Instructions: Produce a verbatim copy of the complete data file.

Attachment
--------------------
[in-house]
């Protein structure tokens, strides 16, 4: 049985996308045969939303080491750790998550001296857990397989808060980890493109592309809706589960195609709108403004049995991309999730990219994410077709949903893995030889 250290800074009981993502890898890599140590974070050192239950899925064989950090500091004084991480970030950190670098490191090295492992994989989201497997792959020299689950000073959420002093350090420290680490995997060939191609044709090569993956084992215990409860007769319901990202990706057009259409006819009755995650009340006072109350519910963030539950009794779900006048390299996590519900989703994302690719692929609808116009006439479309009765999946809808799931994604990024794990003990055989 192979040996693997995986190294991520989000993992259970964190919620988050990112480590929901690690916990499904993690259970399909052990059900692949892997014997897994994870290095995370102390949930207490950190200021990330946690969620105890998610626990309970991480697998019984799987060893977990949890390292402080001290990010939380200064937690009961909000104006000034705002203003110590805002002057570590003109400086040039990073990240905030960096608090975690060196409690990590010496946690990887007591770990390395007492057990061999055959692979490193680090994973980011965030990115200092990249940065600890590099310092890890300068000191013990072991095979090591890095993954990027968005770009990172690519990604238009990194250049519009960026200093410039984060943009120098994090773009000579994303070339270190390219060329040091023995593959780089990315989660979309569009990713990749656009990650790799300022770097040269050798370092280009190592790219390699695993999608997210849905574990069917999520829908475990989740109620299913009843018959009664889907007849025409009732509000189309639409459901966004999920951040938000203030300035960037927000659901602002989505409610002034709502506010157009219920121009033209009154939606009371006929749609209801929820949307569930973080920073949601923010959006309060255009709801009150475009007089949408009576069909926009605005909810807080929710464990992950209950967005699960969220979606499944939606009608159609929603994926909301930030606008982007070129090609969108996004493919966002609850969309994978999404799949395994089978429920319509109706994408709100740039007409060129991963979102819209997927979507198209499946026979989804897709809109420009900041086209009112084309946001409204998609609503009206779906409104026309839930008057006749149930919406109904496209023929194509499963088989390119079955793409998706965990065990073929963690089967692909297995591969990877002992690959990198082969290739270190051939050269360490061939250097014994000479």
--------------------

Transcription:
[in-house]
């Protein structure tokens, strides 16, 4: 049985996308045969939303080491750790998550001296857990397989808060980890493109592309809706589960195609709108403004049995991309999730990219994410077709949903893995030889 250290800074009981993502890898890599140590974070050192239950899925064989950090500091004084991480970030950190670098490191090295492992994989989201497997792959020299689950000073959420002093350090420290680490995997060939191609044709090569993956084992215990409860007769319901990202990706057009259409006819009755995650009340006072109350519910963030539950009794779900006048390299996590519900989703994302690719692929609808116009006439479309009765999946809808799931994604990024794990003990055989 192979040996693997995986190294991520989000993992259970964190919620988050990112480590929901690690916990499904993690259970399909052990059900692949892997014997897994994870290095995370102390949930207490950190200021990330946690969620105890998610626990309970991480697998019984799987060893977990949890390292402080001290990010939380200064937690009961909000104006000034705002203003110590805002002057570590003109400086040039990073990240905030960096608090975690060196409690990590010496946690990887007591770990390395007492057990061999055959692979490193680090994973980011965030990115200092990249940065600890590099310092890890300068000191013990072991095979090591890095993954990027968005770009990172690519990604238009990194250049519009960026200093410039984060943009120098994090773009000579994303070339270190390219060329040091023995593959780089990315989660979309569009990713990749656009990650790799300022770097040269050798370092280009190592790219390699695993999608997210849905574990069917999520829908475990989740109620299913009843018959009664889907007849025409009732509000189309639409459901966004999920951040938000203030300035960037927000659901602002989505409610002034709502506010157009219920121009033209009154939606009371006929749609209801929820949307569930973080920073949601923010959006309060255009709801009150475009007089949408009576069909926009605005909810807080929710464990992950209950967005699960969220979606499944939606009608159609929603994926909301930030606008982007070129090609969108996004493919966002609850969309994978999404799949395994089978429920319509109706994408709100740039007409060129991963979102819209997927979507198209499946026979989804897709809109420009900041086209009112084309946001409204998609609503009206779906409104026309839930008057006749149930919406109904496209023929194509499963088989390119079955793409998706965990065990073929963690089967692909297995591969990877002992690959990198082969290739270190051939050269360490061939250097014994000479």